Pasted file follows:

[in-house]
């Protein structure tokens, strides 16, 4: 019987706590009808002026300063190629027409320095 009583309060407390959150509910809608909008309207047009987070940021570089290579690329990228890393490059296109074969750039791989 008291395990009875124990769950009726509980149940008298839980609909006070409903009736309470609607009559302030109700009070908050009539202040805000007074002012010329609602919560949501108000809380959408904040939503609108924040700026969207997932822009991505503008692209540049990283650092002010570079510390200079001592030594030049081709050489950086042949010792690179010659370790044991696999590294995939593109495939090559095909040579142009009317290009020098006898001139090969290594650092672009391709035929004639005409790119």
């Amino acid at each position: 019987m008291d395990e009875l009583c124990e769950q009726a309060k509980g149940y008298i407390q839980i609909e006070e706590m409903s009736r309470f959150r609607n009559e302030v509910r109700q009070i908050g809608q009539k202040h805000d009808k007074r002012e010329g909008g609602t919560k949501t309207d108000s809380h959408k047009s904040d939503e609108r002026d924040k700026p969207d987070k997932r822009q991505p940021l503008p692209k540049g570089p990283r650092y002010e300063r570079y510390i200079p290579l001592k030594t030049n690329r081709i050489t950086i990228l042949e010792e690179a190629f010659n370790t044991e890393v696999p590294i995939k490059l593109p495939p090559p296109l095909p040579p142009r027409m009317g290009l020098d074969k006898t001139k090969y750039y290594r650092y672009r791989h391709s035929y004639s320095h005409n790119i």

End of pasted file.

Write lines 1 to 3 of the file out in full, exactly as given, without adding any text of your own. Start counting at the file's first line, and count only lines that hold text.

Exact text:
[in-house]
């Protein structure tokens, strides 16, 4: 019987706590009808002026300063190629027409320095 009583309060407390959150509910809608909008309207047009987070940021570089290579690329990228890393490059296109074969750039791989 008291395990009875124990769950009726509980149940008298839980609909006070409903009736309470609607009559302030109700009070908050009539202040805000007074002012010329609602919560949501108000809380959408904040939503609108924040700026969207997932822009991505503008692209540049990283650092002010570079510390200079001592030594030049081709050489950086042949010792690179010659370790044991696999590294995939593109495939090559095909040579142009009317290009020098006898001139090969290594650092672009391709035929004639005409790119």
């Amino acid at each position: 019987m008291d395990e009875l009583c124990e769950q009726a309060k509980g149940y008298i407390q839980i609909e006070e706590m409903s009736r309470f959150r609607n009559e302030v509910r109700q009070i908050g809608q009539k202040h805000d009808k007074r002012e010329g909008g609602t919560k949501t309207d108000s809380h959408k047009s904040d939503e609108r002026d924040k700026p969207d987070k997932r822009q991505p940021l503008p692209k540049g570089p990283r650092y002010e300063r570079y510390i200079p290579l001592k030594t030049n690329r081709i050489t950086i990228l042949e010792e690179a190629f010659n370790t044991e890393v696999p590294i995939k490059l593109p495939p090559p296109l095909p040579p142009r027409m009317g290009l020098d074969k006898t001139k090969y750039y290594r650092y672009r791989h391709s035929y004639s320095h005409n790119i």